CHARLES TOWN, WEST VIRGINIA
It was eight and one-half years ago that we first drove Bethany to Shepherdstown, West Virginia to tour Shepherd College. The trip to Shepherdstown and neighboring Charles Town seemed so far. But it would become a trip we would make many times as both Bethany and Ashley attended Shepherd College (now University).
We had a picnic at Bethany and Andy’s place today. For the second time this year, I decided to bike to Charles Town instead of drive. It is getting lighter later and I couldn’t leave home until almost 7:00 a.m.
My route took me up Minnieville Rd to Delaney Road where I sprinted and reached 42.3 mph crossing Neabsco Creek. I always have to break 40 mph there. I followed Delaney to Ridgefield Rd then to the Prince William Parkway. I took the Parkway to Manassas then followed Sudley Road past Manassas Mall and Manassas Battlefield. After passing the battlefield I turned right on Gum Springs Rd which immediately enters Loudoun Co. I followed Gum Springs Rd to Braddock Rd then turned left on Braddock Rd.
Braddock Rd becomes a washboard dirt road in the woods for about three miles. It is very rough riding. One of my water bottles flew off here causing me to stop for a minute. Braddock Rd connects with James Madison Hwy (US Rte 15) which, thankfully, I only had to ride for one mile to Gilberts Corner. At Gilberts Corner, US 50, I turned west on 50 and followed it about a mile and one half past Aldie.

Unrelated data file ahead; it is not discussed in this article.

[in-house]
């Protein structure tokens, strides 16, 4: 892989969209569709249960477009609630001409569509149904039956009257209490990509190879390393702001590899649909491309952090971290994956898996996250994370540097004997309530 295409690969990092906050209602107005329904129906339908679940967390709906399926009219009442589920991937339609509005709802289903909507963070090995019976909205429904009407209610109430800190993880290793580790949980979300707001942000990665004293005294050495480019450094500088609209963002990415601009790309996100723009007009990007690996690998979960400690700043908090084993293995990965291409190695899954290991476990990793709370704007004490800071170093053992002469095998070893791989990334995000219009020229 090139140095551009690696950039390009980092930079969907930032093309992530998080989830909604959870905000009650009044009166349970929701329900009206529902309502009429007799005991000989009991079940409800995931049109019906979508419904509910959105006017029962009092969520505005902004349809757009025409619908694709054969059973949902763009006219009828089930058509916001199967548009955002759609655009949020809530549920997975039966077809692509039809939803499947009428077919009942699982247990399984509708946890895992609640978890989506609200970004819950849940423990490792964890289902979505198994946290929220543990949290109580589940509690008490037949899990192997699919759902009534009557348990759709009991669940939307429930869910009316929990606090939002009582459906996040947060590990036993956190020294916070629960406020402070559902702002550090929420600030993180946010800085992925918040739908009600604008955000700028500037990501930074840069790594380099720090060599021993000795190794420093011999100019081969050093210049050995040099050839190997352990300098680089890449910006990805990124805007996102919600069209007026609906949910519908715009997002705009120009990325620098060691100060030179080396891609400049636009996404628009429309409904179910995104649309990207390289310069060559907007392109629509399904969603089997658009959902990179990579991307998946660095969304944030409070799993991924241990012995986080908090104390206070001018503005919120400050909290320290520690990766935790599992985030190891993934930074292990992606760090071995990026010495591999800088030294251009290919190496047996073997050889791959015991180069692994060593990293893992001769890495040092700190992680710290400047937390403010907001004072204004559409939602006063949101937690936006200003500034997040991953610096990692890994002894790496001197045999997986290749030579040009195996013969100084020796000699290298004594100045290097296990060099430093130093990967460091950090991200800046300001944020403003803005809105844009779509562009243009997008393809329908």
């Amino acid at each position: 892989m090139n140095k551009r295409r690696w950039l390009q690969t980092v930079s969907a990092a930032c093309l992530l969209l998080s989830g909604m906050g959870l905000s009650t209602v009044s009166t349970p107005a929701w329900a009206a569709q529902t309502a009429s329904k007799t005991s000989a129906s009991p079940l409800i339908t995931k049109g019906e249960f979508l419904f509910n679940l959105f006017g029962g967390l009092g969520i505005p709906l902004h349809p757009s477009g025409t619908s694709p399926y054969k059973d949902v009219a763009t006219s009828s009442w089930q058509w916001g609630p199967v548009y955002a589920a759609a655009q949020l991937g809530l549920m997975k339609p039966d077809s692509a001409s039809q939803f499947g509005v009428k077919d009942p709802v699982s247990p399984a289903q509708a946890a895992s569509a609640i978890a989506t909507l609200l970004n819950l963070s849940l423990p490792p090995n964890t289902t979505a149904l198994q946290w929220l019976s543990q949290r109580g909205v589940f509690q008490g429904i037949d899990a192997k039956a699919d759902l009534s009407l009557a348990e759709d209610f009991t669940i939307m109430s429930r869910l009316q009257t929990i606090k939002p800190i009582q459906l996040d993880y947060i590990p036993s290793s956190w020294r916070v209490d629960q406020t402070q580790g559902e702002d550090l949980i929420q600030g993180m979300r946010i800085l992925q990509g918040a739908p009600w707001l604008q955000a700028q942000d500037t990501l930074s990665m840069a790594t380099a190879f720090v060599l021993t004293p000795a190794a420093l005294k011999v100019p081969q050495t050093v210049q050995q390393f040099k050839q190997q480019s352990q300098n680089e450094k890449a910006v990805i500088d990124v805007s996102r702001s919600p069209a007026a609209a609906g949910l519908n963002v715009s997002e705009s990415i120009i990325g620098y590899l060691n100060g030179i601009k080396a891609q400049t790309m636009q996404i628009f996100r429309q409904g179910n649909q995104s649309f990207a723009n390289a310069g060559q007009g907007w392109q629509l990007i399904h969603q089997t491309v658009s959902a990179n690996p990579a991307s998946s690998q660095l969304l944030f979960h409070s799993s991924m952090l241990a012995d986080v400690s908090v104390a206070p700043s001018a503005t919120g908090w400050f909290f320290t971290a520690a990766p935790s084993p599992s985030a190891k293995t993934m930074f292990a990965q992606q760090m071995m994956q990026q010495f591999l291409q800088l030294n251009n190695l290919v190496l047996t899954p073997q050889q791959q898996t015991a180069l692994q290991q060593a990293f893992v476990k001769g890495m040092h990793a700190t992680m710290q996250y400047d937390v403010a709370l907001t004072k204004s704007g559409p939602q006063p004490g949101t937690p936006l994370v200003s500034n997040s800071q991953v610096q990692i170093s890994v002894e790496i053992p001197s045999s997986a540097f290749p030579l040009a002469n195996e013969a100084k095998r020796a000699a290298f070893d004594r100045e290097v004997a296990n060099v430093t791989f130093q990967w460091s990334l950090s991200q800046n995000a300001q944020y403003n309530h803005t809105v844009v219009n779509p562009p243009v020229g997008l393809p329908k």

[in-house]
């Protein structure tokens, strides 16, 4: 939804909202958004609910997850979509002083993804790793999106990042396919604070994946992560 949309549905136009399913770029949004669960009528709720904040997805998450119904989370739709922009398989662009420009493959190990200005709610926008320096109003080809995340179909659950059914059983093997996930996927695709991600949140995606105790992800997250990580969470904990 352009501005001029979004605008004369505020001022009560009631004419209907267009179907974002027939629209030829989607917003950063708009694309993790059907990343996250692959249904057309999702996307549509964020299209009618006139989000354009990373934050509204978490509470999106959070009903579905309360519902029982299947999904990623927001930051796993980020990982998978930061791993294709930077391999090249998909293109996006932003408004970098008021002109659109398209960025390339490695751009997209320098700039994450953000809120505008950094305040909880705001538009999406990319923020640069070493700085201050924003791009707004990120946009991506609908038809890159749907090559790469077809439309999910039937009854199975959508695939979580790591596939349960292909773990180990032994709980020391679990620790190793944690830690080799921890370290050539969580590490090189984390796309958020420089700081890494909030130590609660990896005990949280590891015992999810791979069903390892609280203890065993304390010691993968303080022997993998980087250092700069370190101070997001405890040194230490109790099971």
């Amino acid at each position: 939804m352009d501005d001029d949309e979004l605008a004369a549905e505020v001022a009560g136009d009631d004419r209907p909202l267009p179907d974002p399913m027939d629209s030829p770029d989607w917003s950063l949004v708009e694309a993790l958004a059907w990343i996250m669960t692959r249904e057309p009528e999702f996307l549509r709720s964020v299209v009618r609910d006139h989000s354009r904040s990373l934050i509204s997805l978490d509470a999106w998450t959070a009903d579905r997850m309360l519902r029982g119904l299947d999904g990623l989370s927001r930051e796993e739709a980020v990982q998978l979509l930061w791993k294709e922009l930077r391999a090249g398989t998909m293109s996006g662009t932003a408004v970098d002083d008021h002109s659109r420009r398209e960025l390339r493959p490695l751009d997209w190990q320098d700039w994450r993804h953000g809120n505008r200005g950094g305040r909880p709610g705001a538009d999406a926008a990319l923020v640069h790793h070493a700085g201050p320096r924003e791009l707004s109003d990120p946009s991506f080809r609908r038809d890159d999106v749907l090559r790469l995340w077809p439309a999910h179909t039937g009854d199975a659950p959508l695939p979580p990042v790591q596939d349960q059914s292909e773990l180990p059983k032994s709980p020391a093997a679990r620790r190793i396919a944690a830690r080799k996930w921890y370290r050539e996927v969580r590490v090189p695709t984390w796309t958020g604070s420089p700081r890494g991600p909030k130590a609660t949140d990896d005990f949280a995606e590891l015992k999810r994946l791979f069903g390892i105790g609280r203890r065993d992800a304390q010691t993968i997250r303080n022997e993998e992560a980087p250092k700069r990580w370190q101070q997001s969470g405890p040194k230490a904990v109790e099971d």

After Aldie, I turned on Snickersville Turnpike a delightful almost traffic-free country road that cuts a neat northwest diagonal. This is the shortest way to Charles Town.
Maybe traffic was lighter than normal because the Hibbs Bridge is out. On the run in to the bridge I reached my high speed for the day – 43.1 mph. I was flying. But the bridge was closed and I had a decision to make. Turn around and take a 10-mile detour or ford the Beaverdam Creek with my bike. I was able to carry my bike over the creek and continue on. I went as far as Airmont then turned north through Round Hill where I went under Rte 7. I followed the road north and came to Cider Mill Rd which connected with Rte 9 west of Hillsboro.
Route 9 is a major road and connects Loudoun Co., Virginia with Jefferson Co., West Virginia. It is two-lane, 55 mph road which crosses the Appalachian Trail at the state border but with no shoulder. I had no problems on Rte 9 and climbing the mountain was painless and quick. I like this route because the descent into Jefferson Co. features some very technical curves. On the first set I rounded one at 41 mph. There is a second climb before a second descent which then crosses the Shenandoah River.
Total mileage was 70 and took me just under 4 1/2 hours at an average speed of 15.5 mph. I arrived at Bethany’s and was able to “relax” by jumping in their pool. Sweet!